“Junkies and drunks frequently end up putting a megaphone to their own pratfalls in the form of memoir because they need to believe that all of the time they spent with the lips wrapped around glass, whether it was a bottle of vodka or a crack pipe, actually meant something,” he notes in his book filled with self-redemptive pratfalls. “That impulse suggests that I don’t regret the past — it brought me to this nice, happy place — but I’d also like to squeeze something more from it … I realized that I had achieved a measure of integration, not just between That Guy and This Guy but between my past and my present … You are always told to recover for yourself, but reproduction has an enormously simplifying effect on life: Are you willing to destroy others, including little babies, in order to feed the monster within?”

Carr’s book is worth the price of admission for the insight he provides in the quotation above: Are you willing to destroy others, including little babies, in order to feed the monster within?

Folks who want to ruin their lives have the right to do so, I guess. More of us have probably come closer than we’d like to admit. But we don’t have the right to ruin the lives of others — especially children, who aren’t given the chance to make their own decisions in life and must suffer the awful choices made by others.

Carr resolves his past by asserting that it made him a more complete man. Good for him. But what of his children? Perhaps they would have chosen a route with fewer scars, less fear. But they were never given the choice to participate in his dubious journey into “wholeness.” They were simply dragged along and must bear the scars he inflicted.

And that’s what the Legalization Lobby — comprised of those who want to legalize drugs in America — fails to understand. And it’s what Carr’s book touches ever so gingerly: There are others, others who didn’t ask for your misery, who get hurt.

There are too many cases of “junkies” who smoke crack and shoot meth while their infants lie dehydrated on the kitchen floor, unable to catch the attention of their stoned parents. Of children burned to the bone from spilled meth chemicals while their parents look on obliviously, lost in a haze of dope.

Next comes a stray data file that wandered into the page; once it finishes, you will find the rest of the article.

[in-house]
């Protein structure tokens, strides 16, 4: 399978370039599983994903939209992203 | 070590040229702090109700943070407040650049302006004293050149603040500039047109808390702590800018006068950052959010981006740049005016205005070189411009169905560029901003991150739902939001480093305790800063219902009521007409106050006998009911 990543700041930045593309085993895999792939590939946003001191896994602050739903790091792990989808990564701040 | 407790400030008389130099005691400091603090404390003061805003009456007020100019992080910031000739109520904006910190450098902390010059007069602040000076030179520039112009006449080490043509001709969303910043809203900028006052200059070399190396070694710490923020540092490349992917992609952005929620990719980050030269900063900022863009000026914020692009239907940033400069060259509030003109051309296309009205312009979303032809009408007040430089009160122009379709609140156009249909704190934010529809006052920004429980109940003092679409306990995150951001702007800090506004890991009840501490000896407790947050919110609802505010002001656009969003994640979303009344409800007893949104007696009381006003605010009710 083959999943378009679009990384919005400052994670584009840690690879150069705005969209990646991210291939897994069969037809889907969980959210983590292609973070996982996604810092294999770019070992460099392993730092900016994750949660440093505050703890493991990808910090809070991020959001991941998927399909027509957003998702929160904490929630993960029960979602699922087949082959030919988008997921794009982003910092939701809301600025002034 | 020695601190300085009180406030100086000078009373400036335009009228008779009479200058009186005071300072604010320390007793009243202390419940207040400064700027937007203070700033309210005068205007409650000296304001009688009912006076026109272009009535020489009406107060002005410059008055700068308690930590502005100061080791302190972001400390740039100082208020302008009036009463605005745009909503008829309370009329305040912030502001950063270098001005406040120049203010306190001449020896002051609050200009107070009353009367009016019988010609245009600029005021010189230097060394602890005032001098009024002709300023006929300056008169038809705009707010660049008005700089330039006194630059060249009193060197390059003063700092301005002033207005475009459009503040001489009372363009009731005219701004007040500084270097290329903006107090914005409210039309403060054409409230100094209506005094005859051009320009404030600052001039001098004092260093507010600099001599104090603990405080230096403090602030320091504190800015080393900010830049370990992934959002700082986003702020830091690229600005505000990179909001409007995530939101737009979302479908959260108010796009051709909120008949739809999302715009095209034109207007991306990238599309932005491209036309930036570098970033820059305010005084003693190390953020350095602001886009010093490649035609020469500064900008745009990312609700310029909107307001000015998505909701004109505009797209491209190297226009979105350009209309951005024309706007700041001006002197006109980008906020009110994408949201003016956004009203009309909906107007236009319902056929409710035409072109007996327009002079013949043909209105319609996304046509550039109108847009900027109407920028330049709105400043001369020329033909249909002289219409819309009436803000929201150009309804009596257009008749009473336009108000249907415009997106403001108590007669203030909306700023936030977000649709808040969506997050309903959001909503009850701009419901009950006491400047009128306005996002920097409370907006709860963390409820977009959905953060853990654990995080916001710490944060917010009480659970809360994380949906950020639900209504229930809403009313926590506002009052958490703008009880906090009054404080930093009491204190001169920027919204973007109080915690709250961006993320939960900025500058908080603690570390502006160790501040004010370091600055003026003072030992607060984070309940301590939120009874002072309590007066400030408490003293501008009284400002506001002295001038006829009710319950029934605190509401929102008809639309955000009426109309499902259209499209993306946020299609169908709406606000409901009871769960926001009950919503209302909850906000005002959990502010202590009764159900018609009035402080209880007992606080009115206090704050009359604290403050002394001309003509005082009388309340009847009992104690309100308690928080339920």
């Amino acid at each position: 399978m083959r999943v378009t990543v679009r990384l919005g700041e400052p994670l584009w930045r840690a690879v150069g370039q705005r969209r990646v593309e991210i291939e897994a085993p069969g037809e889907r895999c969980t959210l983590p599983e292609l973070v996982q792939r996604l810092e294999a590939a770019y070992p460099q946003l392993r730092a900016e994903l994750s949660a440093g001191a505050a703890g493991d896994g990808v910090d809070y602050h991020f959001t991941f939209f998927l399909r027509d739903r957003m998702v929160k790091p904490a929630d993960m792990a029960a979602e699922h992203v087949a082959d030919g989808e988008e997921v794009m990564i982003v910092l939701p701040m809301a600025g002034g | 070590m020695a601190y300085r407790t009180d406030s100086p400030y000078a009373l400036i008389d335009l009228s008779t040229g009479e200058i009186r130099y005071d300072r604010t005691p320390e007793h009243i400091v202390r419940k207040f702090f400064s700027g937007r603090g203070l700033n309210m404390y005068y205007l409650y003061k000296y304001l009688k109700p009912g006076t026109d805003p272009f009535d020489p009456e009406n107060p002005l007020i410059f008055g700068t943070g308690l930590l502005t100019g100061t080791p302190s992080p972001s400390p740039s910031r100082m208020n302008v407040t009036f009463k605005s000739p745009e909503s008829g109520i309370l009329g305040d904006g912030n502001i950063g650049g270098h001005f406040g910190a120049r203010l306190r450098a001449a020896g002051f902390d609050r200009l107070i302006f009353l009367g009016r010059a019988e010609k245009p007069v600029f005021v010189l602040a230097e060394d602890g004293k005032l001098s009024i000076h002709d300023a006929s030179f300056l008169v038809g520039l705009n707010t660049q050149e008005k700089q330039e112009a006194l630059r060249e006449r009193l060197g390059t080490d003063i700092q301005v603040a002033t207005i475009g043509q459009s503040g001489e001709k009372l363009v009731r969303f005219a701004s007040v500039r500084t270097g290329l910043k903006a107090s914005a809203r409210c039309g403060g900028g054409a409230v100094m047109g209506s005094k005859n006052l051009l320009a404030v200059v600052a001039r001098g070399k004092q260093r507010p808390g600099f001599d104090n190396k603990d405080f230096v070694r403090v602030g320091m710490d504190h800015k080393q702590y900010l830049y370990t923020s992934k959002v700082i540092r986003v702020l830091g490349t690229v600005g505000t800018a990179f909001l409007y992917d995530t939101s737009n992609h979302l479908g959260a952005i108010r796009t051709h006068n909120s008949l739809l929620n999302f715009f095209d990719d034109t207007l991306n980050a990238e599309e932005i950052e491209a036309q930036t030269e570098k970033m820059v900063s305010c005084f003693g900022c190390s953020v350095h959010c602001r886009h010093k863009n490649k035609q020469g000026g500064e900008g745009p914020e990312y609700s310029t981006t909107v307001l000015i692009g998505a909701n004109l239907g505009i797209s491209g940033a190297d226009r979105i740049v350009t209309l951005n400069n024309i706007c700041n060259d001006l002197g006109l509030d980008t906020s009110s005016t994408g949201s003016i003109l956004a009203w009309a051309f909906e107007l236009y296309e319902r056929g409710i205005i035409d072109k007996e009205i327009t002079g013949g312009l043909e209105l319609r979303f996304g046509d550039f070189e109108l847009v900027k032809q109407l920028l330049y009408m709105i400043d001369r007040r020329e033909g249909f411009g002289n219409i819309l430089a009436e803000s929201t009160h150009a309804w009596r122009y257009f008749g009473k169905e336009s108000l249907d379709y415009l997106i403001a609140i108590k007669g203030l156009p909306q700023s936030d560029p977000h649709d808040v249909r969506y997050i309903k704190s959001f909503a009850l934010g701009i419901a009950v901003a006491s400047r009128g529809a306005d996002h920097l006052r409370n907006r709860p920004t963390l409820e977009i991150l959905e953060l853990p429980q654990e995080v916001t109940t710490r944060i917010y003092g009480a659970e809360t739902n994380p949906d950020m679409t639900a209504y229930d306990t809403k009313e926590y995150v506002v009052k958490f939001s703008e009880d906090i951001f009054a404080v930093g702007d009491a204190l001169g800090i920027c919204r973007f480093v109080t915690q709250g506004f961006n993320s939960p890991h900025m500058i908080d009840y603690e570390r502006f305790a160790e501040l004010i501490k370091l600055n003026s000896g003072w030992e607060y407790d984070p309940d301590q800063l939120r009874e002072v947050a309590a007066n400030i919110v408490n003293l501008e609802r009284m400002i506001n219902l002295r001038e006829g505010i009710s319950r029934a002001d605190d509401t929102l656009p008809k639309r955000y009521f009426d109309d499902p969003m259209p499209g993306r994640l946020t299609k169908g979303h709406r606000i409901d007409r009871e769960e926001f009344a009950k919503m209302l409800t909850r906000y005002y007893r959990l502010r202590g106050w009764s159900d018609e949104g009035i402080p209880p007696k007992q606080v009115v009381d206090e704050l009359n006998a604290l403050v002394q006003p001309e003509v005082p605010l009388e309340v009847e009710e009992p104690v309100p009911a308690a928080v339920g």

These folks prefer to be called Junkies. It makes them feel better about themselves. It’s not all their fault. It’s society’s fault. It’s the drug’s fault. It’s their parents’ fault. It’s anybody’s fault except their own, the ones who made the choice to stick needles into their arms.

I’m less interested in books like Carr’s that tout how bad he had it, how face down in the gutter he was before he pulled himself out of the muck, bloody fingernail by bloody fingernail. There are too many kids out there who think they can tough it out too. But can’t. We don’t hear their stories because they’re still out there, lost. We don’t hear the stories from the two-year-old little girls left baking in the choking heat of a car with the windows rolled up, abandoned and forgotten, while Mom’s unconscious inside. What choices would they have made if given the chance? We’ll never know.

Chris Battle founded Security Debrief as a forum for the homeland security community to discuss pressing issues and current debates in national security, counter-terrorism and law enforcement. After a long fight against kidney cancer, Chris passed in August 2013. Read More